The book is Volume 29 of Helion & Company's Middle East@War series. The book includes over 80 black and white photographs which include not only photographs of some of the US Navy F-14 squadrons that were engaged in operations in the Persian Gulf and over Iraq, but also quite a few good photographs of Iraqi Air Force aircraft, surface-to-air missiles and other defenses systems, as well as Iraqi pilots. The photographs are supplemented by 21 color profiles of various F-14s and Iranian and Iraqi aircraft that were involved in the actions discussed in the book. There are also several charts setting forth the order of battle for the two forces along with maps of the theater of operations.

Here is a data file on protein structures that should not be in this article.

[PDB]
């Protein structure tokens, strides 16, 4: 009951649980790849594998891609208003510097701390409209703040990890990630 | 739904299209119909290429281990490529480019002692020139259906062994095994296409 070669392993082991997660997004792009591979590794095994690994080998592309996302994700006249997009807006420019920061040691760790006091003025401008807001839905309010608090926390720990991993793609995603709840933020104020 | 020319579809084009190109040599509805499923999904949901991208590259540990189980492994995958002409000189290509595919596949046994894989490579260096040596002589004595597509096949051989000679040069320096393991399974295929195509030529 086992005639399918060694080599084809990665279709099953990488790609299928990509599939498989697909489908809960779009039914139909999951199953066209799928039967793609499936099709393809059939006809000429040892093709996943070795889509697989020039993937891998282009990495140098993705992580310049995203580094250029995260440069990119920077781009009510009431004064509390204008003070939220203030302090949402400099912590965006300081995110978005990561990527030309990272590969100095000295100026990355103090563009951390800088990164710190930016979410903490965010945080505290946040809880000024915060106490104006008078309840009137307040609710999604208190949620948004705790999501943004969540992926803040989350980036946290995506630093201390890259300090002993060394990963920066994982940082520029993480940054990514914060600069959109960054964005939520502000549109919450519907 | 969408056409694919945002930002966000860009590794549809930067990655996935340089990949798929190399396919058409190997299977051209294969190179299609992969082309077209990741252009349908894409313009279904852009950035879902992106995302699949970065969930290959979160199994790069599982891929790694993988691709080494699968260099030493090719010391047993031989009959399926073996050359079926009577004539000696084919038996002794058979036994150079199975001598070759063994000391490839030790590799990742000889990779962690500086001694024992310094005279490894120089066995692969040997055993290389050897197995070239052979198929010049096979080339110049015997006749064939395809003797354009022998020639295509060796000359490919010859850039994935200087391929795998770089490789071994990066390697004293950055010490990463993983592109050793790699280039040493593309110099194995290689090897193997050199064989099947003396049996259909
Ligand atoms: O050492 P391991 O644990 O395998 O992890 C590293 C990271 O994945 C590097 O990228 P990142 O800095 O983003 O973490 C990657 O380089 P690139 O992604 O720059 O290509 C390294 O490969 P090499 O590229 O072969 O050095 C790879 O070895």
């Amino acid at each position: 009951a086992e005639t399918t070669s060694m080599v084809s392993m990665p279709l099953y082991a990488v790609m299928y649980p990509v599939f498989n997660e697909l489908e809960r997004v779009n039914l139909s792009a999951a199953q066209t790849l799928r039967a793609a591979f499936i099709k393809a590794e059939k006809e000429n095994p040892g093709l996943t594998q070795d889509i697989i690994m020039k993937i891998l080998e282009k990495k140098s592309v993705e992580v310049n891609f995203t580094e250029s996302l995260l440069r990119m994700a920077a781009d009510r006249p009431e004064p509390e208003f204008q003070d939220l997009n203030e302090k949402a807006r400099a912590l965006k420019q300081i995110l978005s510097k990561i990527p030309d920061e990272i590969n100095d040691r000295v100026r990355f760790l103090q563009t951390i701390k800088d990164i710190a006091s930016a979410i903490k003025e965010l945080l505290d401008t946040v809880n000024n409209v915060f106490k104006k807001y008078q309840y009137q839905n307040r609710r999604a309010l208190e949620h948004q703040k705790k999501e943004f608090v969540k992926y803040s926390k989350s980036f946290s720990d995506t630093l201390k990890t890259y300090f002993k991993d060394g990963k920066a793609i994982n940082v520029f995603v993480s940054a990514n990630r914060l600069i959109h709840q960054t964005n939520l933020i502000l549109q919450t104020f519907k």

Tom Cooper is an Austrian aerial warfare analyst and author with extensive contacts both within the US military and with many current or former senior officers of air forces across the Middle East and he has taken advantage of these sources to put together a much more balanced look at the employment of the F-14 Tomcat in the Persian Gulf region, before, during and after Desert Storm. Mr. Cooper's portrayal of how the F-14s were employed during Desert Storm demonstrates that they played a much bigger and more integral role in US Navy air combat operations during the conflict than has previously been published.